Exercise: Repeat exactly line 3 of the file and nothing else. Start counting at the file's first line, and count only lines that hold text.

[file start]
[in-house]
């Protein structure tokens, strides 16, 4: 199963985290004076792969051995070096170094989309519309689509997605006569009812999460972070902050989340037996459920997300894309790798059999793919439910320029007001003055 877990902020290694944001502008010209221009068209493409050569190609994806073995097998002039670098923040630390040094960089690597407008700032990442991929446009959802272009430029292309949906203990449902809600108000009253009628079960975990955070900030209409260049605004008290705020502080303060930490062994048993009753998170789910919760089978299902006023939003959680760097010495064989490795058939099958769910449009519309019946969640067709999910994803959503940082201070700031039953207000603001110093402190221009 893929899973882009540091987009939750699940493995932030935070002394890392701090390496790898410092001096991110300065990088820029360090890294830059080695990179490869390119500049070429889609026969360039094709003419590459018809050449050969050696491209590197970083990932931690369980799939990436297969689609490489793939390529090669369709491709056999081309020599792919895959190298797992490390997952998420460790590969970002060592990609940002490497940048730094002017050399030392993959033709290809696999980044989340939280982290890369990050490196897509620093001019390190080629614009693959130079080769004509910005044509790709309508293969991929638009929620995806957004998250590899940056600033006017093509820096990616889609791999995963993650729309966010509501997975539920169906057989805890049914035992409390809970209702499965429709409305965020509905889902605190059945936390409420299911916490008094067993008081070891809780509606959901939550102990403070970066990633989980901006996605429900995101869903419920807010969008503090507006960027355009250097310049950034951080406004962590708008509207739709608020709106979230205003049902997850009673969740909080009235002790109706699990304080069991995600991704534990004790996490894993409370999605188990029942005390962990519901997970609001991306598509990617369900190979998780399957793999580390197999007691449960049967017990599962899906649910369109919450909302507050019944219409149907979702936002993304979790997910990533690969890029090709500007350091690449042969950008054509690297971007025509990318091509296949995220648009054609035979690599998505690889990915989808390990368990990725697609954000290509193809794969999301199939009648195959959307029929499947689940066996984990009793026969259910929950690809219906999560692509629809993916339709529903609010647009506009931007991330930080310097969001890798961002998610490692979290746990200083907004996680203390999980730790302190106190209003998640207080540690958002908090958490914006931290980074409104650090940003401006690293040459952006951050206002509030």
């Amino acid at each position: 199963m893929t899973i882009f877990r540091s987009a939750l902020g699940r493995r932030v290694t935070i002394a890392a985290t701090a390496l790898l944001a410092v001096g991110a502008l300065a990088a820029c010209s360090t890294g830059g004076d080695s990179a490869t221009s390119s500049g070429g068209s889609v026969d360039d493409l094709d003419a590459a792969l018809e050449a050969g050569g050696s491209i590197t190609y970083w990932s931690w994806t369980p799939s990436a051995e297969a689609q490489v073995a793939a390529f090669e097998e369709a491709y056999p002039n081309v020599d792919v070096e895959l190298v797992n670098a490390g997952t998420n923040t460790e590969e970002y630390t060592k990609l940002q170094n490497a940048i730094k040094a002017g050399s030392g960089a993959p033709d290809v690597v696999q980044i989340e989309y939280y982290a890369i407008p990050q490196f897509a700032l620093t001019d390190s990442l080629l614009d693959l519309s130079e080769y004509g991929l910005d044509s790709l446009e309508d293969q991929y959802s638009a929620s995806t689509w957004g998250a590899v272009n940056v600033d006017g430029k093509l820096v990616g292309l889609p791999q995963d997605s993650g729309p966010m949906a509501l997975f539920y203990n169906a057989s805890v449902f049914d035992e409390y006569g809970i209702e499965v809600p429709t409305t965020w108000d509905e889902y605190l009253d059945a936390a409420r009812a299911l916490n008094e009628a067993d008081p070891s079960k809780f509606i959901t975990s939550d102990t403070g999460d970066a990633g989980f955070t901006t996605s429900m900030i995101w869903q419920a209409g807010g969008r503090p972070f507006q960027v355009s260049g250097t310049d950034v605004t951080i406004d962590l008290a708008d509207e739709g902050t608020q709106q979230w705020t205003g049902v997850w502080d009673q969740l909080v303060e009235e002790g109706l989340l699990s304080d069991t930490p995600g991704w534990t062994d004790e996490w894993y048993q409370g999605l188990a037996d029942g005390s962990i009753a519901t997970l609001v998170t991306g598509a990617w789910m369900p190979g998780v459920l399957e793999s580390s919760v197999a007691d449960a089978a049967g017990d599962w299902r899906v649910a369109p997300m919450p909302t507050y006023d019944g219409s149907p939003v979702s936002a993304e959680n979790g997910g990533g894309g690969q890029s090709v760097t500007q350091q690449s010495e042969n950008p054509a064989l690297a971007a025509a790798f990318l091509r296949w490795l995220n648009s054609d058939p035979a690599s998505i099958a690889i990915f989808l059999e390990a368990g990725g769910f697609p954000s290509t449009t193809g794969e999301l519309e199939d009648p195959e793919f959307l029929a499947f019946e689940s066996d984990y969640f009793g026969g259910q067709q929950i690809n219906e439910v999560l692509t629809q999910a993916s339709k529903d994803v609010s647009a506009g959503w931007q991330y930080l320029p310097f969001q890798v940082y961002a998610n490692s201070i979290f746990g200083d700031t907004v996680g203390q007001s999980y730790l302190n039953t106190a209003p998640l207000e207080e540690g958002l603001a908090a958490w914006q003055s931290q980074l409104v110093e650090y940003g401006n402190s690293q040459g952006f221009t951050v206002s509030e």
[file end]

């Amino acid at each position: 199963m893929t899973i882009f877990r540091s987009a939750l902020g699940r493995r932030v290694t935070i002394a890392a985290t701090a390496l790898l944001a410092v001096g991110a502008l300065a990088a820029c010209s360090t890294g830059g004076d080695s990179a490869t221009s390119s500049g070429g068209s889609v026969d360039d493409l094709d003419a590459a792969l018809e050449a050969g050569g050696s491209i590197t190609y970083w990932s931690w994806t369980p799939s990436a051995e297969a689609q490489v073995a793939a390529f090669e097998e369709a491709y056999p002039n081309v020599d792919v070096e895959l190298v797992n670098a490390g997952t998420n923040t460790e590969e970002y630390t060592k990609l940002q170094n490497a940048i730094k040094a002017g050399s030392g960089a993959p033709d290809v690597v696999q980044i989340e989309y939280y982290a890369i407008p990050q490196f897509a700032l620093t001019d390190s990442l080629l614009d693959l519309s130079e080769y004509g991929l910005d044509s790709l446009e309508d293969q991929y959802s638009a929620s995806t689509w957004g998250a590899v272009n940056v600033d006017g430029k093509l820096v990616g292309l889609p791999q995963d997605s993650g729309p966010m949906a509501l997975f539920y203990n169906a057989s805890v449902f049914d035992e409390y006569g809970i209702e499965v809600p429709t409305t965020w108000d509905e889902y605190l009253d059945a936390a409420r009812a299911l916490n008094e009628a067993d008081p070891s079960k809780f509606i959901t975990s939550d102990t403070g999460d970066a990633g989980f955070t901006t996605s429900m900030i995101w869903q419920a209409g807010g969008r503090p972070f507006q960027v355009s260049g250097t310049d950034v605004t951080i406004d962590l008290a708008d509207e739709g902050t608020q709106q979230w705020t205003g049902v997850w502080d009673q969740l909080v303060e009235e002790g109706l989340l699990s304080d069991t930490p995600g991704w534990t062994d004790e996490w894993y048993q409370g999605l188990a037996d029942g005390s962990i009753a519901t997970l609001v998170t991306g598509a990617w789910m369900p190979g998780v459920l399957e793999s580390s919760v197999a007691d449960a089978a049967g017990d599962w299902r899906v649910a369109p997300m919450p909302t507050y006023d019944g219409s149907p939003v979702s936002a993304e959680n979790g997910g990533g894309g690969q890029s090709v760097t500007q350091q690449s010495e042969n950008p054509a064989l690297a971007a025509a790798f990318l091509r296949w490795l995220n648009s054609d058939p035979a690599s998505i099958a690889i990915f989808l059999e390990a368990g990725g769910f697609p954000s290509t449009t193809g794969e999301l519309e199939d009648p195959e793919f959307l029929a499947f019946e689940s066996d984990y969640f009793g026969g259910q067709q929950i690809n219906e439910v999560l692509t629809q999910a993916s339709k529903d994803v609010s647009a506009g959503w931007q991330y930080l320029p310097f969001q890798v940082y961002a998610n490692s201070i979290f746990g200083d700031t907004v996680g203390q007001s999980y730790l302190n039953t106190a209003p998640l207000e207080e540690g958002l603001a908090a958490w914006q003055s931290q980074l409104v110093e650090y940003g401006n402190s690293q040459g952006f221009t951050v206002s509030e």